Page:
Officials last month raided one of Nokia's manufacturing units in the southern city of Chennai as part of an investigation into tax department suspicions that it may have evaded taxes totalling 30 billion rupees ($545 million).
Nokia, which strongly denies evading any taxes, said it had sent a "letter of objection" to Indian tax authorities.
"The actions of the income tax authorities in Chennai are excessive, unacceptable and inconsistent with Indian standards of fair play and governance," Nokia said in a statement.
India one of the world's fastest growing mobile phone markets is Nokia's second-largest market, with the Chennai factory producing over 20 different models for the company.
Nokia said it has yet to receive "any official information" on potential tax claims by the Indian government.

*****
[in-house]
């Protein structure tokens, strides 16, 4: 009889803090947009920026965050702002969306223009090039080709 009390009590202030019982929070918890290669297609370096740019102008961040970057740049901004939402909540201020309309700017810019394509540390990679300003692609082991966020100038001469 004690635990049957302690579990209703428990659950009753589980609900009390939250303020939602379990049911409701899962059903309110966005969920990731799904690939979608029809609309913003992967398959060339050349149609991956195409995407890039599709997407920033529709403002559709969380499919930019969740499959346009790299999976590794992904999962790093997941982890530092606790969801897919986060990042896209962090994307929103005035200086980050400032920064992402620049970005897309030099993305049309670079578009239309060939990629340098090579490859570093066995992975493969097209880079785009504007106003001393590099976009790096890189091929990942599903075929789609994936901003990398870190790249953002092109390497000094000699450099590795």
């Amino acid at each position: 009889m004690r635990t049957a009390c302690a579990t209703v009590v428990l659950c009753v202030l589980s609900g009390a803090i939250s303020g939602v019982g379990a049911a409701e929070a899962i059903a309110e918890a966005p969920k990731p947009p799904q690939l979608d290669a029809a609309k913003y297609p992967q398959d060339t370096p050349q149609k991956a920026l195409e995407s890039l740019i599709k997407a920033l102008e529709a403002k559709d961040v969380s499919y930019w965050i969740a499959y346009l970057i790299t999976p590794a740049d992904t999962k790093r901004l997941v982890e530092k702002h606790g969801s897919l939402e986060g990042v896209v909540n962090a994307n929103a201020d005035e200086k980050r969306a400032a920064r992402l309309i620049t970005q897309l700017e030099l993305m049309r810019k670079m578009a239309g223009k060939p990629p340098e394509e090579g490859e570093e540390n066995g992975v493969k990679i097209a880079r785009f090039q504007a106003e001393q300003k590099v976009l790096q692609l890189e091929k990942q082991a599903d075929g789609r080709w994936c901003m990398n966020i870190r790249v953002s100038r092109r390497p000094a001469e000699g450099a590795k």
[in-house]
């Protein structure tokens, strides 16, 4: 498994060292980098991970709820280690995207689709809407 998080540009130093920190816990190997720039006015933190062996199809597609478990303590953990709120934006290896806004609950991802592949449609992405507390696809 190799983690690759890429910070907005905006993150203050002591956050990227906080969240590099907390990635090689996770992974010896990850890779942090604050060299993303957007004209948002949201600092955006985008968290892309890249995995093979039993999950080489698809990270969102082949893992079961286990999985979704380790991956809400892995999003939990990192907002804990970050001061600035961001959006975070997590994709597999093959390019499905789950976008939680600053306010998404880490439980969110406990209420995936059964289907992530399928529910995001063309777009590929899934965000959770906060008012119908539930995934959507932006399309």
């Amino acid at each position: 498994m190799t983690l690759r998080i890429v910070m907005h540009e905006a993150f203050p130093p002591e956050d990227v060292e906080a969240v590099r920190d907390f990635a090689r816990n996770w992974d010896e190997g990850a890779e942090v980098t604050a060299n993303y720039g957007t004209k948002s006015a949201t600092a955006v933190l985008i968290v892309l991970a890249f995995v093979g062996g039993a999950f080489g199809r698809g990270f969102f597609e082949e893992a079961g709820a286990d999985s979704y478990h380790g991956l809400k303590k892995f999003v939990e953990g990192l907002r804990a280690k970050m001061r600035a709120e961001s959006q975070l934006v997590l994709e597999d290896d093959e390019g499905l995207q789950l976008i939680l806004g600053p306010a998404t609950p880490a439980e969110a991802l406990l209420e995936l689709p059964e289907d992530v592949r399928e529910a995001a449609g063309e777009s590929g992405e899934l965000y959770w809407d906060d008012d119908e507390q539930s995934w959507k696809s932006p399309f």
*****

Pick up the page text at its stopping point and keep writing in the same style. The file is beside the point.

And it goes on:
"We do not see any merit in any of the claims, and are ready to defend ourselves vigorously," the company said.
Nokia is not the only multinational firm facing a tax probe in India whose tax policies have caused deep concern among international business investors.
Last week, Anglo-Dutch oil major Royal Dutch Shell's Indian unit announced it would contest a local tax claim on a share sale.
British mobile network firm Vodafone is fighting a multi-billion-dollar tax bill from Indian tax authorities over its 2007 purchase of a stake in a domestic telecommunications company.
Vodafone maintains it is not liable to pay any tax on the transaction.
India's finance minister P. Chidambaram has vowed to clamp down on tax evasion to help to lower the country's ballooning fiscal deficit.
At the same time, he has said he wants India to have a "stable tax regime with clarity on tax laws" and for authorities to have a "non-adversarial" approach to tax collection.